Nielsen reports 57% of online shoppers now buy across borders
Nielsen has published its Global Connected Commerce Survey for which it polled respondents in 26 countries. The researchers found that while e-commerce is still largely a domestic affair, with consumers primarily ordering from retailers in their own country, cross-border ecommerce is a growing phenomenon: 57% of the respondents made at least one cross-border online purchase throughout the past 6 months.
Italians (79%) Indians (73%) and Germans (73%) are leading the way when it comes to purchases from an overseas retailer. “Retail has been one of the last holdouts of globalization, but technology is giving consumers access to a world of products previously unavailable,” comments Patrick Dodd, president, Nielsen global retailer vertical, in a press release. “Choice is greatly enhanced by cross-border e-commerce. In many developing markets, the growing middle class is trading up and demanding greater assortment than found at their domestic retailer. For example, these consumers are looking overseas to purchase authentic foreign brands, often at lower prices than they can find in their home country. Meanwhile, developed-market consumers gain access to a range of goods directly from foreign companies at often significant discounts to what they would pay domestically.”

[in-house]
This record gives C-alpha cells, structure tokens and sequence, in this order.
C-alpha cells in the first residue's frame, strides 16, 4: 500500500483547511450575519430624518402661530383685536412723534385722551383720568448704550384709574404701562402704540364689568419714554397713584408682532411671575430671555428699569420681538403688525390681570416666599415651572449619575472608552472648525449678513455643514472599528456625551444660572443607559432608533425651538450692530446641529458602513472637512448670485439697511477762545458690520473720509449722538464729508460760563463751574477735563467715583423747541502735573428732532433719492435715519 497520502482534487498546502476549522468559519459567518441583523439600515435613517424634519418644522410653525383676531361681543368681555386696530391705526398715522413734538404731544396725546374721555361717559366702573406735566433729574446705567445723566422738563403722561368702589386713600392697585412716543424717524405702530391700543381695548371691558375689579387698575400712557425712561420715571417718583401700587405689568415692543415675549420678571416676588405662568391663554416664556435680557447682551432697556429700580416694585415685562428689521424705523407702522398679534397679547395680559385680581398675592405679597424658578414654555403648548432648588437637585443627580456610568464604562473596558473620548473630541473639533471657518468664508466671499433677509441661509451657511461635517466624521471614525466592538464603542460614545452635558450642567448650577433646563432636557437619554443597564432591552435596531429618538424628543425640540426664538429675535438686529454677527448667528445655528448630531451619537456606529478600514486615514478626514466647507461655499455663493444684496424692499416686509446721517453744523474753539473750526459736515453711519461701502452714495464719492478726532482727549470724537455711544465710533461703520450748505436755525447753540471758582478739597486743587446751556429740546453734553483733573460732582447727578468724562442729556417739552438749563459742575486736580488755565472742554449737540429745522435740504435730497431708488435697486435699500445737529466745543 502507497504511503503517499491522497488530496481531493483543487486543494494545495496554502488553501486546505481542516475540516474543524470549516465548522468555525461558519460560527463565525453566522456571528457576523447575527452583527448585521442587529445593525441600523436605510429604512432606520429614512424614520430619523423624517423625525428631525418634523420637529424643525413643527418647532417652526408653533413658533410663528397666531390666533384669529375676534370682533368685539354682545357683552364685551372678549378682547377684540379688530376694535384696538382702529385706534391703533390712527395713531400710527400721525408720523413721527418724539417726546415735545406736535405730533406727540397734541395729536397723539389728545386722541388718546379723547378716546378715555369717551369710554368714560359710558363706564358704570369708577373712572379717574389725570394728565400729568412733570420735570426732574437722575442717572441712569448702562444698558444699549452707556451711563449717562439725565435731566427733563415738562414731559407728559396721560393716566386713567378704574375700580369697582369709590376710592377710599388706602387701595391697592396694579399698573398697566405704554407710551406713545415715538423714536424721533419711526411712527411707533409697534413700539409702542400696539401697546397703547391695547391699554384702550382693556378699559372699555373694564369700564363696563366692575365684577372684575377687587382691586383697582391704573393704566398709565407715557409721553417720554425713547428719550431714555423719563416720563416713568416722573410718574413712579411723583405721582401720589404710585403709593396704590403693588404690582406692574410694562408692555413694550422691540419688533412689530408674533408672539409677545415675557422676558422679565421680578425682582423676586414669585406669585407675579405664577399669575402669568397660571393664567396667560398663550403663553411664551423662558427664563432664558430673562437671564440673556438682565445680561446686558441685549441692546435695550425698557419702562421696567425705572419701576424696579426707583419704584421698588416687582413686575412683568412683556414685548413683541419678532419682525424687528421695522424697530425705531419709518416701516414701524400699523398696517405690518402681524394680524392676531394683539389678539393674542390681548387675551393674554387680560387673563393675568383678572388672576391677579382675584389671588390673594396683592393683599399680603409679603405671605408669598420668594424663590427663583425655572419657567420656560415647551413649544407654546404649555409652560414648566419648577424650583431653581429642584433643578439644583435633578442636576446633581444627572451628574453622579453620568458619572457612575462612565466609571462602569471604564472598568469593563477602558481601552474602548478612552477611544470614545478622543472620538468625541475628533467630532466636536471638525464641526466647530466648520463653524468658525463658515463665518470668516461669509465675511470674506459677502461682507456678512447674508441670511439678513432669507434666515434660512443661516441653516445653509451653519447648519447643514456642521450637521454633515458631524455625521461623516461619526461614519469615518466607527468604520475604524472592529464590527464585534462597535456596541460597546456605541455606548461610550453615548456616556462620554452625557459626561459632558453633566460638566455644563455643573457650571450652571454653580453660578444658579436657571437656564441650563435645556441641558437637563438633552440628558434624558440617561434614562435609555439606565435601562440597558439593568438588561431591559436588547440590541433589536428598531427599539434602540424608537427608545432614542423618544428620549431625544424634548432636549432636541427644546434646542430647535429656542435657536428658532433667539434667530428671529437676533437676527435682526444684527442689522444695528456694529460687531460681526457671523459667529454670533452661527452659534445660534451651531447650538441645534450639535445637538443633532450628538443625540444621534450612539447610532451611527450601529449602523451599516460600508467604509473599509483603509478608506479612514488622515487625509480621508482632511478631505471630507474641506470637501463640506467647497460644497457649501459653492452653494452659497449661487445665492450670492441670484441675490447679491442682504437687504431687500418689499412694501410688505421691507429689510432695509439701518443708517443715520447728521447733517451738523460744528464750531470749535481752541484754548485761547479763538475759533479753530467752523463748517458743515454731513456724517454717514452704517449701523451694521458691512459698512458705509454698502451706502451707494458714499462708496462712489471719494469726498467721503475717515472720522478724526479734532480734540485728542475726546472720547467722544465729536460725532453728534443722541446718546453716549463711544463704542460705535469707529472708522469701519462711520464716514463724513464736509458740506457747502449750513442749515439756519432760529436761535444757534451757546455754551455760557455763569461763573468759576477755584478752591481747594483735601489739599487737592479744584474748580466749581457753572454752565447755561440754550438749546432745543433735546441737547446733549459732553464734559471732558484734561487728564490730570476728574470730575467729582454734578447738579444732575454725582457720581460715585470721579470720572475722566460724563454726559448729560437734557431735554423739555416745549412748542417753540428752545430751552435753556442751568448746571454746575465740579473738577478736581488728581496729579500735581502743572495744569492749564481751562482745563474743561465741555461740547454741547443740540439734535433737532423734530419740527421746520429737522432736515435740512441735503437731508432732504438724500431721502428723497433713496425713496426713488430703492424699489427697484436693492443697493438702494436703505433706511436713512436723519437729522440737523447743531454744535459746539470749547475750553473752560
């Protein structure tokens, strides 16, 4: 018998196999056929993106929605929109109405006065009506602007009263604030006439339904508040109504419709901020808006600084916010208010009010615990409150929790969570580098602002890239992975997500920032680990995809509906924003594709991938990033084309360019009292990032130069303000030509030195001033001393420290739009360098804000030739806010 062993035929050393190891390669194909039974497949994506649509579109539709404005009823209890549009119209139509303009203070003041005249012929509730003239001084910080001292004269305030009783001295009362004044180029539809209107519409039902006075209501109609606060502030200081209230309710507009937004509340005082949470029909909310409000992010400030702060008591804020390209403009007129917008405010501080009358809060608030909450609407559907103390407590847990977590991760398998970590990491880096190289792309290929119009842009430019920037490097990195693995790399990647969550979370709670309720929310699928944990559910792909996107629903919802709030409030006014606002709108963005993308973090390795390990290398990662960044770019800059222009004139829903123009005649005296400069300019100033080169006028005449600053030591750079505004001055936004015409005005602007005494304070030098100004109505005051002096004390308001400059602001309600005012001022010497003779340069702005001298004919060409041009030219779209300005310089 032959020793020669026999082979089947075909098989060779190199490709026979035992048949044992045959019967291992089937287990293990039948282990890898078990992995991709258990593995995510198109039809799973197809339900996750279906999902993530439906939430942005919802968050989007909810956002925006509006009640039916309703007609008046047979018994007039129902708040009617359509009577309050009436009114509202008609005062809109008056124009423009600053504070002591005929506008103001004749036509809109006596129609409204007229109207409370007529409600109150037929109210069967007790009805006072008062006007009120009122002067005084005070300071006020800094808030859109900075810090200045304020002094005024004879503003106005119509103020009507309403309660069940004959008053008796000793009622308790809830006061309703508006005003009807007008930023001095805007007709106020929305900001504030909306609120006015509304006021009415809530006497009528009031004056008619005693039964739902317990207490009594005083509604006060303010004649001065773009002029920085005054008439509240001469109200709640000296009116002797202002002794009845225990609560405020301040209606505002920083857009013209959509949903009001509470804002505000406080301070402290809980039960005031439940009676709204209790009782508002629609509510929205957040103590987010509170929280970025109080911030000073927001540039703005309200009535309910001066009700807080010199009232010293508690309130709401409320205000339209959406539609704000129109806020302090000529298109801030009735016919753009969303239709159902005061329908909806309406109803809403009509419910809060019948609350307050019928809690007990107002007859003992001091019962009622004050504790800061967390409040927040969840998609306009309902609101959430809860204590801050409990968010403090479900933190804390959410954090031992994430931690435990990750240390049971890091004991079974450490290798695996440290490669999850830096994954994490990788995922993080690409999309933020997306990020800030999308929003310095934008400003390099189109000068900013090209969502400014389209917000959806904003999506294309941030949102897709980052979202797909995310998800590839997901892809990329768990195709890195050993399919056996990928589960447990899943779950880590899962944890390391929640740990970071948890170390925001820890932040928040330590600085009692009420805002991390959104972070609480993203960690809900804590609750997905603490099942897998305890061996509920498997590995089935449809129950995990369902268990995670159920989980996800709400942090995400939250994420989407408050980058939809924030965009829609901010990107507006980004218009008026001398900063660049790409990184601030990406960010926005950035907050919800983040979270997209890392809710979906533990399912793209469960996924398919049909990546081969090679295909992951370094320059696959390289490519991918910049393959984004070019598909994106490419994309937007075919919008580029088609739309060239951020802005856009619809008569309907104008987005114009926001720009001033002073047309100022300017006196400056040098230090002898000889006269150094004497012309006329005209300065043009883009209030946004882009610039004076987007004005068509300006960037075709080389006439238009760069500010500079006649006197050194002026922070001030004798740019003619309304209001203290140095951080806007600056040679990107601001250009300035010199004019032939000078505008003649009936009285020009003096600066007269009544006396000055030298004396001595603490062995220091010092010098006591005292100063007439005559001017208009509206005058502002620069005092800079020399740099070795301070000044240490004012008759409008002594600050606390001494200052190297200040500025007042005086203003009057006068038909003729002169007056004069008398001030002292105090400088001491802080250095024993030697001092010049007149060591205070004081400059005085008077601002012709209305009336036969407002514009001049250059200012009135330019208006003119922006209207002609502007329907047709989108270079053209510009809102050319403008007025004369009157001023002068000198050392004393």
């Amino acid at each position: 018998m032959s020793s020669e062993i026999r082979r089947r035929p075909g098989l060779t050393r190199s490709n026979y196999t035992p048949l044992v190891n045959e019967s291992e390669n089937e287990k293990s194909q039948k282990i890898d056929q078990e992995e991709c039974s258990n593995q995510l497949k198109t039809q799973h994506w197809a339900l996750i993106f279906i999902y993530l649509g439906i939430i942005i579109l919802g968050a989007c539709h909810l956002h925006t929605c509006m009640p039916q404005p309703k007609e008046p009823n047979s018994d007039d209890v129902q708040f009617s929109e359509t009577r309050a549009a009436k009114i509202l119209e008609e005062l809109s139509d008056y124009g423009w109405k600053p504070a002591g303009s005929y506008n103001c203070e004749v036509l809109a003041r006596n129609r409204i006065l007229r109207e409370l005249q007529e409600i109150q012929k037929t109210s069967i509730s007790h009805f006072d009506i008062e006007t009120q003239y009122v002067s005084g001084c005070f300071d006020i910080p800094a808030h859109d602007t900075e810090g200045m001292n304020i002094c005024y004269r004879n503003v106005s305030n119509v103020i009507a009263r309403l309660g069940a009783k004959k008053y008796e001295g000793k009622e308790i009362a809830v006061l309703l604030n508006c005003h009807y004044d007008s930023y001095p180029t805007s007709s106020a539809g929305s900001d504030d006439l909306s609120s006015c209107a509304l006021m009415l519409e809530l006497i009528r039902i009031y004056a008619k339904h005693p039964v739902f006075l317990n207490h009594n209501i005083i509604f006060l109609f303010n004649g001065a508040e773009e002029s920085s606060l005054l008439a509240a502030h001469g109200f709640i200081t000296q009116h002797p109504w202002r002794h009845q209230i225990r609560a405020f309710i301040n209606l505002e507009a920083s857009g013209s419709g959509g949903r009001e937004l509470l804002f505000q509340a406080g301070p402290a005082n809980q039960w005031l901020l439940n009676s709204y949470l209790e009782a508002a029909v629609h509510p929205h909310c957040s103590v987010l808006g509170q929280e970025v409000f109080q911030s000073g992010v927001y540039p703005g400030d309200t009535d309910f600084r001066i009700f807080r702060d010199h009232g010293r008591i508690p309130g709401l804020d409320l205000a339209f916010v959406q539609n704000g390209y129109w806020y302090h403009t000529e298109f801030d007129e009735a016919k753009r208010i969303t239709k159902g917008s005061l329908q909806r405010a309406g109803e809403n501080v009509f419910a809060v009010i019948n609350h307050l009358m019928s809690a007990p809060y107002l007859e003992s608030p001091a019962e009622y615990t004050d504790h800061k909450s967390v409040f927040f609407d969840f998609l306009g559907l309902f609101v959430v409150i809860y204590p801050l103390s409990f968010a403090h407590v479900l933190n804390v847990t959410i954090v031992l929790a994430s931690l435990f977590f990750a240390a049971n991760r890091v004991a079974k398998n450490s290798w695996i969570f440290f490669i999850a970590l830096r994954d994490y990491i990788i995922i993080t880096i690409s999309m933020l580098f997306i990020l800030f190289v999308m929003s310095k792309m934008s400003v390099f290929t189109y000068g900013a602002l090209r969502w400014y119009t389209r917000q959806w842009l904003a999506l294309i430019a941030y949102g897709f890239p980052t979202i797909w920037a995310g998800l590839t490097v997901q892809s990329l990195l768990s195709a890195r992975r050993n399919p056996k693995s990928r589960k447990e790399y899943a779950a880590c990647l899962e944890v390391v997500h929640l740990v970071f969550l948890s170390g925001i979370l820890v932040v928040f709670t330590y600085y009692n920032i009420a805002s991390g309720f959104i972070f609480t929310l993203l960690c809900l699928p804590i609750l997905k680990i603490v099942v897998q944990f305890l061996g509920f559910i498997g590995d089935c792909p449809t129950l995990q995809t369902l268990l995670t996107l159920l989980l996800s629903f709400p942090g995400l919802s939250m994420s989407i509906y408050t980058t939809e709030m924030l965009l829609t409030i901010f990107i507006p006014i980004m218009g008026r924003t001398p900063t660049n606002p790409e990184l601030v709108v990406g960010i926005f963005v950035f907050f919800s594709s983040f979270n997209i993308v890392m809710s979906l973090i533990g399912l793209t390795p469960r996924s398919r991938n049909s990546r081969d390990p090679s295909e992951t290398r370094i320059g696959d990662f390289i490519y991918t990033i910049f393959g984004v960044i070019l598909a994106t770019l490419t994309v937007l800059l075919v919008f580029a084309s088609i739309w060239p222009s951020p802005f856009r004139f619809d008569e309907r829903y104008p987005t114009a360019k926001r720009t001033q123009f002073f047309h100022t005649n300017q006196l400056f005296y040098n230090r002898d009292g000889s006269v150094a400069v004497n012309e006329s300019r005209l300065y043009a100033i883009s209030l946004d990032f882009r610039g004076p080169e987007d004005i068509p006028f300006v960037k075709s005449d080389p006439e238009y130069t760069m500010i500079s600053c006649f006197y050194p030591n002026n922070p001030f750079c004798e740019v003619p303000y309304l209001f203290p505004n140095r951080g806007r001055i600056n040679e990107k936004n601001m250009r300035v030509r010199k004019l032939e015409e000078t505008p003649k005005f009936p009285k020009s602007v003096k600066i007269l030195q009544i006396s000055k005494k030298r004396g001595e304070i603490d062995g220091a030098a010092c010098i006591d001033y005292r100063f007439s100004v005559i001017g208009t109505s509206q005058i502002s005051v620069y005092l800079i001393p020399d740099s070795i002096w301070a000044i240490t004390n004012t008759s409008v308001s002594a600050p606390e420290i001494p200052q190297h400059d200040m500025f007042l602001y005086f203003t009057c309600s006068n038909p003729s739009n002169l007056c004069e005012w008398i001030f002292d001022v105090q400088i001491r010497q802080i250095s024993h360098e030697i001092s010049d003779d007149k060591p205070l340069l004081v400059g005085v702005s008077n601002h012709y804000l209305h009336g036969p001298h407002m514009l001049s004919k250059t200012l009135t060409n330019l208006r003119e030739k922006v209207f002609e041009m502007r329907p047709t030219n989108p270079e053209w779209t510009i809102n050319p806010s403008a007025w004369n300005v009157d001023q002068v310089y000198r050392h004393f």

Opportunity = challenge
But with huge opportunity comes great challenge. The choice has widened, which makes consumer pickier and more critical- especially when it comes to their shopping experience: The shopping experience becomes a key differentiator between banners. Optimizing the experience starts with a deep understanding of the local market, including local perceptions, delivery infrastructure, technology adoption and use, financial and currency systems and regulatory and customs requirements. In addition, retailers must ensure that products meet quality standards, prices are set reasonably, logistics systems are safe and efficient and after-sales service is optimized for fair refunding/exchanging processes.